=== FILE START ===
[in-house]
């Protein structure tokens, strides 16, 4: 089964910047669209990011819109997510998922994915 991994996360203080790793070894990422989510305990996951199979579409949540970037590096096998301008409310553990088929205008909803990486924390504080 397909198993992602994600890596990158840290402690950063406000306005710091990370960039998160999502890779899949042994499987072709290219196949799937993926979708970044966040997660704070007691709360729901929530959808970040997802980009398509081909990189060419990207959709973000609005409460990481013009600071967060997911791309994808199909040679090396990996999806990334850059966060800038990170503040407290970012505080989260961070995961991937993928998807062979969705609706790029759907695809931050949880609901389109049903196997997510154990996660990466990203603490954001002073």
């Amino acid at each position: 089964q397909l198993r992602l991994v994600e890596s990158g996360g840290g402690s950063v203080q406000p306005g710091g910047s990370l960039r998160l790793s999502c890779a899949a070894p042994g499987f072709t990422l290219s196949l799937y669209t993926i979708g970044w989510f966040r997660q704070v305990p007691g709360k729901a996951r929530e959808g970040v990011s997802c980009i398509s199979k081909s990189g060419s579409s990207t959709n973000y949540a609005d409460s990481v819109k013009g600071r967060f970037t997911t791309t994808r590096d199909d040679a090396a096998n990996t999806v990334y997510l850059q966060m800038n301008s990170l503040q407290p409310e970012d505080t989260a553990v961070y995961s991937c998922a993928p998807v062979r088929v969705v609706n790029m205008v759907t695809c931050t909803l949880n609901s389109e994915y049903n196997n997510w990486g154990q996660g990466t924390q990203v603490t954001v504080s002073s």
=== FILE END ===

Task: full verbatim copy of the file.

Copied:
[in-house]
């Protein structure tokens, strides 16, 4: 089964910047669209990011819109997510998922994915 991994996360203080790793070894990422989510305990996951199979579409949540970037590096096998301008409310553990088929205008909803990486924390504080 397909198993992602994600890596990158840290402690950063406000306005710091990370960039998160999502890779899949042994499987072709290219196949799937993926979708970044966040997660704070007691709360729901929530959808970040997802980009398509081909990189060419990207959709973000609005409460990481013009600071967060997911791309994808199909040679090396990996999806990334850059966060800038990170503040407290970012505080989260961070995961991937993928998807062979969705609706790029759907695809931050949880609901389109049903196997997510154990996660990466990203603490954001002073």
């Amino acid at each position: 089964q397909l198993r992602l991994v994600e890596s990158g996360g840290g402690s950063v203080q406000p306005g710091g910047s990370l960039r998160l790793s999502c890779a899949a070894p042994g499987f072709t990422l290219s196949l799937y669209t993926i979708g970044w989510f966040r997660q704070v305990p007691g709360k729901a996951r929530e959808g970040v990011s997802c980009i398509s199979k081909s990189g060419s579409s990207t959709n973000y949540a609005d409460s990481v819109k013009g600071r967060f970037t997911t791309t994808r590096d199909d040679a090396a096998n990996t999806v990334y997510l850059q966060m800038n301008s990170l503040q407290p409310e970012d505080t989260a553990v961070y995961s991937c998922a993928p998807v062979r088929v969705v609706n790029m205008v759907t695809c931050t909803l949880n609901s389109e994915y049903n196997n997510w990486g154990q996660g990466t924390q990203v603490t954001v504080s002073s």